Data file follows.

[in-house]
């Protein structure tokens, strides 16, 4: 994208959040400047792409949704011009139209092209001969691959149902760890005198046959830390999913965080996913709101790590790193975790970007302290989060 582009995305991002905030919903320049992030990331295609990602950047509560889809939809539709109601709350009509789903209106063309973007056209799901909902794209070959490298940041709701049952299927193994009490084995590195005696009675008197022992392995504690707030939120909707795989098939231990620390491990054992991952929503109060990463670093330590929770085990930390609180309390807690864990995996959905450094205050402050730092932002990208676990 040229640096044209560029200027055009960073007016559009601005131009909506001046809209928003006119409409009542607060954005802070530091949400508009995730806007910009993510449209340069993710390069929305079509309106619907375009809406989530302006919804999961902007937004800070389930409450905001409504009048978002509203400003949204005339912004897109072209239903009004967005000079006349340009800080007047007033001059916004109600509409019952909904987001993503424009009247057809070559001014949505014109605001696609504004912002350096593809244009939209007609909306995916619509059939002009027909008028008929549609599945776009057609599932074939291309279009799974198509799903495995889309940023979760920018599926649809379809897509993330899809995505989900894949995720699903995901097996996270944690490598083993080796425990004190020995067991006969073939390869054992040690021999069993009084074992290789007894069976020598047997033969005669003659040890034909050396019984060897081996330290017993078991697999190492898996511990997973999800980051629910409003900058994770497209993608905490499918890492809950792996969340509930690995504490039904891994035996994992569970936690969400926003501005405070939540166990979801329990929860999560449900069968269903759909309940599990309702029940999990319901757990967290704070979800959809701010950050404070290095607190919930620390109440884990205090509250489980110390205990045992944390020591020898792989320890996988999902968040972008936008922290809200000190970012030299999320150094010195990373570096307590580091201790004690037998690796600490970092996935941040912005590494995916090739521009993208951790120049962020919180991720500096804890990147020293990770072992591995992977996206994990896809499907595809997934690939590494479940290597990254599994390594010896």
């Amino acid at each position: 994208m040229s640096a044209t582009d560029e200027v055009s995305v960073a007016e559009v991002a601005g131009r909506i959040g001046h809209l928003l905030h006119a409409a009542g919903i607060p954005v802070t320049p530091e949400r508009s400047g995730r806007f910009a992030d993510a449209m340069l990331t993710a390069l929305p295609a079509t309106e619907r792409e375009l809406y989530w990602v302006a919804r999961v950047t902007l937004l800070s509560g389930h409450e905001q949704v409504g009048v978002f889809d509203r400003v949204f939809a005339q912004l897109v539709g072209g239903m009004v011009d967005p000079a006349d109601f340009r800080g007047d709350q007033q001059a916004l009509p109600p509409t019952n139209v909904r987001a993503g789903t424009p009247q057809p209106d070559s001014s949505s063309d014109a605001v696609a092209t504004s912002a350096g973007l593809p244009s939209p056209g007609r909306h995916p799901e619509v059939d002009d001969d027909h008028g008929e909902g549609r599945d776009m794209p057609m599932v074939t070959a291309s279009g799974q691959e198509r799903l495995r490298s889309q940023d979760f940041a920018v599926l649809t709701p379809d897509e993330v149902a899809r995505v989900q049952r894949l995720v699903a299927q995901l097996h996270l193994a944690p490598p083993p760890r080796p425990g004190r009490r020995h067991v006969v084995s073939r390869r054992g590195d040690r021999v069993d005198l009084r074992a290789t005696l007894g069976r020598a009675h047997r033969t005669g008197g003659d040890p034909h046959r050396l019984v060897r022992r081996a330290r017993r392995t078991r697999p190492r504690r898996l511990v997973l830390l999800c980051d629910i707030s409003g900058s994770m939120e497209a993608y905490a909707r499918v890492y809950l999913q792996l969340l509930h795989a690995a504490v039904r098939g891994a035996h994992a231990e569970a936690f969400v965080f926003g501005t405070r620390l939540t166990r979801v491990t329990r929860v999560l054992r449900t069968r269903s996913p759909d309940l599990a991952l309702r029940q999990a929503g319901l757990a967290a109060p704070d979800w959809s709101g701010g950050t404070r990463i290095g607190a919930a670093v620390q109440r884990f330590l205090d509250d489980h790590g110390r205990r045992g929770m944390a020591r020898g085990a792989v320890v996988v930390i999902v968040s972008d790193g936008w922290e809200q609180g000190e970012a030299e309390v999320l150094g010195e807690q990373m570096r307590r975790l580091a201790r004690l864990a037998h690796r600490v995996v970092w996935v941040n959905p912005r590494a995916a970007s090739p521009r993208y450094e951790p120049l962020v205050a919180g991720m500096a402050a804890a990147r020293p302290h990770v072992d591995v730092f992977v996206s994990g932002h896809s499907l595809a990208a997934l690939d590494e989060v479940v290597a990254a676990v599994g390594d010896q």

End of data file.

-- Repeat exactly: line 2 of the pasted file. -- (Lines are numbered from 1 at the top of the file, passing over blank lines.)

């Protein structure tokens, strides 16, 4: 994208959040400047792409949704011009139209092209001969691959149902760890005198046959830390999913965080996913709101790590790193975790970007302290989060 582009995305991002905030919903320049992030990331295609990602950047509560889809939809539709109601709350009509789903209106063309973007056209799901909902794209070959490298940041709701049952299927193994009490084995590195005696009675008197022992392995504690707030939120909707795989098939231990620390491990054992991952929503109060990463670093330590929770085990930390609180309390807690864990995996959905450094205050402050730092932002990208676990 040229640096044209560029200027055009960073007016559009601005131009909506001046809209928003006119409409009542607060954005802070530091949400508009995730806007910009993510449209340069993710390069929305079509309106619907375009809406989530302006919804999961902007937004800070389930409450905001409504009048978002509203400003949204005339912004897109072209239903009004967005000079006349340009800080007047007033001059916004109600509409019952909904987001993503424009009247057809070559001014949505014109605001696609504004912002350096593809244009939209007609909306995916619509059939002009027909008028008929549609599945776009057609599932074939291309279009799974198509799903495995889309940023979760920018599926649809379809897509993330899809995505989900894949995720699903995901097996996270944690490598083993080796425990004190020995067991006969073939390869054992040690021999069993009084074992290789007894069976020598047997033969005669003659040890034909050396019984060897081996330290017993078991697999190492898996511990997973999800980051629910409003900058994770497209993608905490499918890492809950792996969340509930690995504490039904891994035996994992569970936690969400926003501005405070939540166990979801329990929860999560449900069968269903759909309940599990309702029940999990319901757990967290704070979800959809701010950050404070290095607190919930620390109440884990205090509250489980110390205990045992944390020591020898792989320890996988999902968040972008936008922290809200000190970012030299999320150094010195990373570096307590580091201790004690037998690796600490970092996935941040912005590494995916090739521009993208951790120049962020919180991720500096804890990147020293990770072992591995992977996206994990896809499907595809997934690939590494479940290597990254599994390594010896």